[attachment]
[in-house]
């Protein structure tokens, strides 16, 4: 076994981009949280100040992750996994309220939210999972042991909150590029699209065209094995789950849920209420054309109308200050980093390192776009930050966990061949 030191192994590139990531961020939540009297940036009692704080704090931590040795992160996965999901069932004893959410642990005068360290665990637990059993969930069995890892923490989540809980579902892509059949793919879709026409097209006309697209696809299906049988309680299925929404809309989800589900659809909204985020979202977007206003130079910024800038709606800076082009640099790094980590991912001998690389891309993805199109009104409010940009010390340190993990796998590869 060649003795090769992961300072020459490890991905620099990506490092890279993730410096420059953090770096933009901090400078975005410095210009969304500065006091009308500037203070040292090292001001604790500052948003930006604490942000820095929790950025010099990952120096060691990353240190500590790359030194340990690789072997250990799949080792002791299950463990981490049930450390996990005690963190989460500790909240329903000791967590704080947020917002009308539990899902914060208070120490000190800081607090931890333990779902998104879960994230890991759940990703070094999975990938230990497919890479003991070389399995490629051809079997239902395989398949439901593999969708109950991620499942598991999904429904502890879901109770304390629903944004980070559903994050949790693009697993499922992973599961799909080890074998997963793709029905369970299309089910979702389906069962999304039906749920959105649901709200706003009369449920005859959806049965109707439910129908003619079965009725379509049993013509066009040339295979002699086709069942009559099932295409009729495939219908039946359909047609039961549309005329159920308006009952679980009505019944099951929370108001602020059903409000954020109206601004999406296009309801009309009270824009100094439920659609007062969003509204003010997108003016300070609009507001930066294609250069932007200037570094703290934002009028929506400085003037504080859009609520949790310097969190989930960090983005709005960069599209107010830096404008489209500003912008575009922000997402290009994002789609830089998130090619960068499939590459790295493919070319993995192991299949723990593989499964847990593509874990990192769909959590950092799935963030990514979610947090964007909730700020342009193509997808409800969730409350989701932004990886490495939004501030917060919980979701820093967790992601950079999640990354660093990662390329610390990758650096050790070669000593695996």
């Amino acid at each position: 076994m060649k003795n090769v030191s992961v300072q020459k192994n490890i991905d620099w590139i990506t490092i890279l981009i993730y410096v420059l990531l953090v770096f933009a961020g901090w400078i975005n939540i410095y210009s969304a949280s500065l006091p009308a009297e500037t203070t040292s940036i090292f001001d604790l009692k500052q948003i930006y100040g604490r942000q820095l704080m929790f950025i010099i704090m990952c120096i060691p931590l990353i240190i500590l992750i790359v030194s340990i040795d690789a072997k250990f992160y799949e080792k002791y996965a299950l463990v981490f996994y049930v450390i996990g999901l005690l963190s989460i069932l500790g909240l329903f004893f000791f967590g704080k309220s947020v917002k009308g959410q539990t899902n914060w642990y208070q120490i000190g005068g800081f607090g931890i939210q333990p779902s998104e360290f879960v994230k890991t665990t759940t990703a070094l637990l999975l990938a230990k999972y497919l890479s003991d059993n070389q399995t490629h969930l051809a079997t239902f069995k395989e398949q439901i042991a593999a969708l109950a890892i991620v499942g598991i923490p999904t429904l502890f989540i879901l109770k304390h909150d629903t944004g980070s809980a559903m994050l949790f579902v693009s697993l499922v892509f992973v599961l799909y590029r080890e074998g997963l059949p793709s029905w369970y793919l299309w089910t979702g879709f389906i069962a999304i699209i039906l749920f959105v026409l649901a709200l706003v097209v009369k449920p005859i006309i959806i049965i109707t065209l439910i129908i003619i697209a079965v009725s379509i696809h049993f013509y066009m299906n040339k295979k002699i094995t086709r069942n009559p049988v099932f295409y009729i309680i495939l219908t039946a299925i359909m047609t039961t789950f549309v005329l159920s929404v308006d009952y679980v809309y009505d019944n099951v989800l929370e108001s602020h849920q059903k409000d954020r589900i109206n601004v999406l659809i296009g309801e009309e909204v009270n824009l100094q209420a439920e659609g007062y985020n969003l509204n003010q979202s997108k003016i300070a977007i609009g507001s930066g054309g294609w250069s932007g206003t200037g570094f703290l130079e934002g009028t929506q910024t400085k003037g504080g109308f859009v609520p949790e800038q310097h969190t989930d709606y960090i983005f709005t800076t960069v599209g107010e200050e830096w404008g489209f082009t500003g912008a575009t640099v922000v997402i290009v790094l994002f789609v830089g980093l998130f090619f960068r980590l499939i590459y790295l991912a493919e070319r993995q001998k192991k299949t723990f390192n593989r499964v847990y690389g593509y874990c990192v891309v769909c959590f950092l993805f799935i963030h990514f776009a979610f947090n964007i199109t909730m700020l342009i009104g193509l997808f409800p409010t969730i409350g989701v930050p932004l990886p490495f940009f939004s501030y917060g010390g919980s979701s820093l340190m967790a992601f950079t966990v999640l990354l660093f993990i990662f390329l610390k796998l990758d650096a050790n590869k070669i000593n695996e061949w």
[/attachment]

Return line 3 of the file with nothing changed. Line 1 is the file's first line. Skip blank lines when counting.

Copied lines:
């Amino acid at each position: 076994m060649k003795n090769v030191s992961v300072q020459k192994n490890i991905d620099w590139i990506t490092i890279l981009i993730y410096v420059l990531l953090v770096f933009a961020g901090w400078i975005n939540i410095y210009s969304a949280s500065l006091p009308a009297e500037t203070t040292s940036i090292f001001d604790l009692k500052q948003i930006y100040g604490r942000q820095l704080m929790f950025i010099i704090m990952c120096i060691p931590l990353i240190i500590l992750i790359v030194s340990i040795d690789a072997k250990f992160y799949e080792k002791y996965a299950l463990v981490f996994y049930v450390i996990g999901l005690l963190s989460i069932l500790g909240l329903f004893f000791f967590g704080k309220s947020v917002k009308g959410q539990t899902n914060w642990y208070q120490i000190g005068g800081f607090g931890i939210q333990p779902s998104e360290f879960v994230k890991t665990t759940t990703a070094l637990l999975l990938a230990k999972y497919l890479s003991d059993n070389q399995t490629h969930l051809a079997t239902f069995k395989e398949q439901i042991a593999a969708l109950a890892i991620v499942g598991i923490p999904t429904l502890f989540i879901l109770k304390h909150d629903t944004g980070s809980a559903m994050l949790f579902v693009s697993l499922v892509f992973v599961l799909y590029r080890e074998g997963l059949p793709s029905w369970y793919l299309w089910t979702g879709f389906i069962a999304i699209i039906l749920f959105v026409l649901a709200l706003v097209v009369k449920p005859i006309i959806i049965i109707t065209l439910i129908i003619i697209a079965v009725s379509i696809h049993f013509y066009m299906n040339k295979k002699i094995t086709r069942n009559p049988v099932f295409y009729i309680i495939l219908t039946a299925i359909m047609t039961t789950f549309v005329l159920s929404v308006d009952y679980v809309y009505d019944n099951v989800l929370e108001s602020h849920q059903k409000d954020r589900i109206n601004v999406l659809i296009g309801e009309e909204v009270n824009l100094q209420a439920e659609g007062y985020n969003l509204n003010q979202s997108k003016i300070a977007i609009g507001s930066g054309g294609w250069s932007g206003t200037g570094f703290l130079e934002g009028t929506q910024t400085k003037g504080g109308f859009v609520p949790e800038q310097h969190t989930d709606y960090i983005f709005t800076t960069v599209g107010e200050e830096w404008g489209f082009t500003g912008a575009t640099v922000v997402i290009v790094l994002f789609v830089g980093l998130f090619f960068r980590l499939i590459y790295l991912a493919e070319r993995q001998k192991k299949t723990f390192n593989r499964v847990y690389g593509y874990c990192v891309v769909c959590f950092l993805f799935i963030h990514f776009a979610f947090n964007i199109t909730m700020l342009i009104g193509l997808f409800p409010t969730i409350g989701v930050p932004l990886p490495f940009f939004s501030y917060g010390g919980s979701s820093l340190m967790a992601f950079t966990v999640l990354l660093f993990i990662f390329l610390k796998l990758d650096a050790n590869k070669i000593n695996e061949w």